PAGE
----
If you think Cole's "facts" are easy to refute why haven't you done so? Enlighten us.

Sanford Robert Silverburg - 7/9/2005

Do you have a citation for the interview in the Portugese magazine?

Charles Lee Geshekter - 7/9/2005

Cole's "facts" are easy to refute.....it's the theories about those "facts" that are far more complex.

When embittered and isolated scholars like Cole simply emit vapors, then general put downs are quite appropriate and necessary.

Mike Hodas - 7/9/2005

Why don't you (HAMBY and GESHEKTER)refute Juan Cole's facts? You both just resort to general put downs in place of concret arguments.

Charles Lee Geshekter - 7/9/2005

Comapred to the hyperbolic, hoarse angst of Juan Cole's meaningless diatribe, Mr. Hamby's comments are indeed rational and evidence-based.

No quibble here.

William A. Henslee - 7/8/2005

This terror bombing may be more a start of a religious war to take over the world than a simple matter of revenge for British participation in Afghanistan or Iraq. After all, governmental institutions or the military would be better suited for revenge.

Radical Muslim cleric Sheik Omar Bakri issued a chilling warning three months ago that a European wing of al-Qaeda was preparing to attack London.

The Sheik told a Portugese magazine: “One very well organised group in London has a great appeal for young Muslims. I know that they are ready to launch a big operation. It is inevitable.”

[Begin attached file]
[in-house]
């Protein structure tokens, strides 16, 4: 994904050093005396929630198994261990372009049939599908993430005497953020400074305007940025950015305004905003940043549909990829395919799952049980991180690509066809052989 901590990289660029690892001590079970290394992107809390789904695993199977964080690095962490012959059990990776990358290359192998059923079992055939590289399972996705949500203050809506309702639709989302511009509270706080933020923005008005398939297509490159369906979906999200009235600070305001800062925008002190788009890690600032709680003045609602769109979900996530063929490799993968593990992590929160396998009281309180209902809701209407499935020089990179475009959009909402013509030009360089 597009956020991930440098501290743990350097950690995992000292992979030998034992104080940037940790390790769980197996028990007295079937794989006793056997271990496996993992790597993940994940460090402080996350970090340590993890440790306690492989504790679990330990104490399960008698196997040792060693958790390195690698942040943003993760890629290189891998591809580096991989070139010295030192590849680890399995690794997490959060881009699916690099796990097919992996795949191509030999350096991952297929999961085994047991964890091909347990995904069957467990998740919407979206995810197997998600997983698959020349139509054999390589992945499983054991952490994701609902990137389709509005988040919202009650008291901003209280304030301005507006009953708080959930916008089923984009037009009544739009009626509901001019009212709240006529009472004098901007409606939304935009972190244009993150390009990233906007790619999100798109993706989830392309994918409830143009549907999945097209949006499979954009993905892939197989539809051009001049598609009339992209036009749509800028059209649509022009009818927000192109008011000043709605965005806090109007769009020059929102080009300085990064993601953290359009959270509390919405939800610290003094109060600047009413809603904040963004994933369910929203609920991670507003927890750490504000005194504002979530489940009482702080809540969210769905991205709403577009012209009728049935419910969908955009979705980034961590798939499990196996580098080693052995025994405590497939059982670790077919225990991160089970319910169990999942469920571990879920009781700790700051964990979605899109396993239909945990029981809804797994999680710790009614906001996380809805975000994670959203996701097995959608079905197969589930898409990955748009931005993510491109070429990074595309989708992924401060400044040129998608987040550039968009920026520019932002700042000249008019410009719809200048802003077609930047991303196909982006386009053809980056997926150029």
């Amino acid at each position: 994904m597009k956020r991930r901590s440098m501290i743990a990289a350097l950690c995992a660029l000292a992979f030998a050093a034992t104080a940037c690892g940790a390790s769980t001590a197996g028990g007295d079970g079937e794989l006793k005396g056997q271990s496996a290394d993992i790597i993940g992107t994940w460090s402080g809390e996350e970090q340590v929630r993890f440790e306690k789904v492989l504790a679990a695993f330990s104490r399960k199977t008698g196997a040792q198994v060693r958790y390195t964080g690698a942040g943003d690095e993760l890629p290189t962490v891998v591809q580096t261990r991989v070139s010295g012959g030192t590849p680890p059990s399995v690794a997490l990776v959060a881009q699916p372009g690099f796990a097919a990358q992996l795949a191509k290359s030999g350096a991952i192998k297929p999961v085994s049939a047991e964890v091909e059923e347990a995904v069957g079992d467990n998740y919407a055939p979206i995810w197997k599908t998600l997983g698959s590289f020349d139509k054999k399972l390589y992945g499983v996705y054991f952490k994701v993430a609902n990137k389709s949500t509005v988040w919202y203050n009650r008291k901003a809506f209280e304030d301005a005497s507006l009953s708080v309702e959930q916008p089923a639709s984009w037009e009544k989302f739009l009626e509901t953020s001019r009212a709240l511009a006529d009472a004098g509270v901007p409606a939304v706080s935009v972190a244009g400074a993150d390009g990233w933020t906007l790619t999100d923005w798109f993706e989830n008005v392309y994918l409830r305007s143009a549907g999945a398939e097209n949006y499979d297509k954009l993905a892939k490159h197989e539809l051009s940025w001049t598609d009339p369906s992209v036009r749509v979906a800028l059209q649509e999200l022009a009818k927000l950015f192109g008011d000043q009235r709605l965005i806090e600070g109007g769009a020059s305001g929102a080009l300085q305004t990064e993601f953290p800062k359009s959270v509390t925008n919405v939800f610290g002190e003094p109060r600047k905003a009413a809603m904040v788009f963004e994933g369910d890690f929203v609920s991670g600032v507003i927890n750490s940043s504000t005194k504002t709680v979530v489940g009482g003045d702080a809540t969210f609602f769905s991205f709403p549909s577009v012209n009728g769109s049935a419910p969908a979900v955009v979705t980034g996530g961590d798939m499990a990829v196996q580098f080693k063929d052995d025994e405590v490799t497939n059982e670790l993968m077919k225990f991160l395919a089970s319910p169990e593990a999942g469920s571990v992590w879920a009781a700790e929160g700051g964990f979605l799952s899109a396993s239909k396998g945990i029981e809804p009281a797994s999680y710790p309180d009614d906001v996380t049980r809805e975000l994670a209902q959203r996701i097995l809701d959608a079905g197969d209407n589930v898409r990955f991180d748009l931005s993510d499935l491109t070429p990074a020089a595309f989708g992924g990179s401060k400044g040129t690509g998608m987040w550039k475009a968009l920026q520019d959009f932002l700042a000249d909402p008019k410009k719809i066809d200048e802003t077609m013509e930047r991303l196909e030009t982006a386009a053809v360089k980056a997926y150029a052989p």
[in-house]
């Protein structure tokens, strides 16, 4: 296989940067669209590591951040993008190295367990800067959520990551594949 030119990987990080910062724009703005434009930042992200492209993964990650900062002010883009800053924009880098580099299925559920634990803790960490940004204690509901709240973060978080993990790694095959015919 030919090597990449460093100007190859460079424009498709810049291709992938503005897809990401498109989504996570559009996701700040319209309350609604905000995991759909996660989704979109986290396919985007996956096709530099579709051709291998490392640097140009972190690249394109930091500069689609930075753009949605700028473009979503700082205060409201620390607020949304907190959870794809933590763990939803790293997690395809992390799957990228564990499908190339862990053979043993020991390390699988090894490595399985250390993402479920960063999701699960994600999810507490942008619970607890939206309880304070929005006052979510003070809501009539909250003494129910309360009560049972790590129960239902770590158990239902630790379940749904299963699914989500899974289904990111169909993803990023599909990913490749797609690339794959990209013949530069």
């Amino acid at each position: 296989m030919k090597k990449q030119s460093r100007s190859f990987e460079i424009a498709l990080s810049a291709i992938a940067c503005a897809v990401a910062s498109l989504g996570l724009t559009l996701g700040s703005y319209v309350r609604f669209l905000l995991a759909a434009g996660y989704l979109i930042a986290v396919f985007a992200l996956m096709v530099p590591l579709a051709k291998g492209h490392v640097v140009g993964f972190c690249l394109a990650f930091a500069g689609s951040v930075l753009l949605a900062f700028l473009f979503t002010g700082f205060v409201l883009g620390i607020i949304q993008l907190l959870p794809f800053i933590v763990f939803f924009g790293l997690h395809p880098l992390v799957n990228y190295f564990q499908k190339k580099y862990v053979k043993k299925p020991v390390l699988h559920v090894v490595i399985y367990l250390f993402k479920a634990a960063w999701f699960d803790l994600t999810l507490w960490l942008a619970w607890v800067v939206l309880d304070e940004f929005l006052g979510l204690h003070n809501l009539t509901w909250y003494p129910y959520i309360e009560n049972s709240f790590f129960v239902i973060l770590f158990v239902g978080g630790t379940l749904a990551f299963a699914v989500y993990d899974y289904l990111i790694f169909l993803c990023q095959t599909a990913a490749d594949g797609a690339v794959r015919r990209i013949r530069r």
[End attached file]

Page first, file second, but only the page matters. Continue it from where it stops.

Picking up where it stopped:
He added: “We don’t make a distinction between civilians and non-civilians, innocents and non-innocents, only between Muslims and unbelievers. And the life of an unbeliever has no value, no sanctity.”

Put into bald language, this is simply a war between believers and unbelievers.

Lisa Kazmier - 7/8/2005

You call that rational discourse?

Alonzo L Hamby - 7/8/2005

No doubt, about it. George Bush, aided by Tony Blair, with a slight assist from Ariel Sharon made them do it. No wonder they hate us.

How does one respond to reasoning like this? Laugh it off as a dark joke? Try to argue rationally with the irrational?

Mr. Cole's convoluted nonsense simply defies rational discourse.